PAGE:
7 Tips to Keep Cats from Dashing Out the Door
Posted on November 20, 2015 under Cat Articles
By Arden Moore, a dog and cat behavior expert and author of 26 best-selling pet books. She hosts the Oh Behave Show on Pet Life Radio and is a writer for Pets Best, a dog insurance and cat insurance agency.
Raise your hand in frustration if you have experienced this scenario even once: As you enter or leave your house, your cat seems to emerge from nowhere and attempts to dash out the door before you can block his path.
Even one successful dash escape can expose your indoor cat to outdoor dangers, such as vehicles and other animals. Your first strategy is to think like a cat. Ask yourself, what makes your indoor cat feel the need to prowl outside? It may be that he sees, smells, and hears other cats roaming the neighborhood. Or, he just may be curious. There is also a chance that your cat, if adopted from a shelter or rescue group, may have spent his kitten hood as an outdoor young stray and misses the outdoors.
It is important to invest the time to break your cat of his dangerous habit of trying to bolt out of any door opened to the outside.
Here are seven tactics to diminish your cat’s scooting-out-an-opened door tendencies:
1. You need to make the doorway an unfriendly place for your cat. Place squirt bottles filled with water on either side of the exit door. Aim low and squirt your charging cat in the chest area with water spray. It should catch him off guard to not want to stand so close to the door anymore.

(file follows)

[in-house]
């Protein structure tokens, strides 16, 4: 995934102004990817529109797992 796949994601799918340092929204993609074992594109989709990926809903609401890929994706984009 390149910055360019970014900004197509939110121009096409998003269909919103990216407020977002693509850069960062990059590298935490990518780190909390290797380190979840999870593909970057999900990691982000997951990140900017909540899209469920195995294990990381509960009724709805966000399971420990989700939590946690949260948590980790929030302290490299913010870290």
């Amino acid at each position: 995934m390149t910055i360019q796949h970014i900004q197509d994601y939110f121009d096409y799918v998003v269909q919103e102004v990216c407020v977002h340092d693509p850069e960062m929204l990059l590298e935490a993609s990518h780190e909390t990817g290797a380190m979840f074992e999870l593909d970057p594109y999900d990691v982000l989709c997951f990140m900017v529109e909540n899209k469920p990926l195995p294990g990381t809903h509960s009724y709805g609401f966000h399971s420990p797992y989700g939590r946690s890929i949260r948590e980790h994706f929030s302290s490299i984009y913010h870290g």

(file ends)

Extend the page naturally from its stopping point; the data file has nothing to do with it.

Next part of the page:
2. You can also fill an empty soda can with a few pennies and tape the lid shut. Rattle this noise maker when entering or exiting through the door to irritate your cat enough to make him back away. Say, “back!” in a loud, firm voice.
3. Consider tossing your cat a favorite treat or toy away from the door just as you prepare to leave. This distraction technique taps into your cat’s inner hunter mindset.
4. Practice the art of the compromise. Consider satisfying your cat’s need to experience the outdoors by installing a window enclosure. Make this location feline-beckoning with a comfy bed. Select a location far away from the entry door.
5.Provide your cat opportunities to spend time outside in a feline enclosure on your patio or backyard. Never leave your cat alone unsupervised in this outdoor enclosure.
6. If you are fortunate to have a few doors to enter-leave your home, randomly choose different doors to come and go. Your cat cannot lay in wait at three different doorways.
7. Play it extra safe. Post bright neon colored signs reminding all people entering and leaving the house to stop and look for signs of your daring cat before reaching for the door knob.
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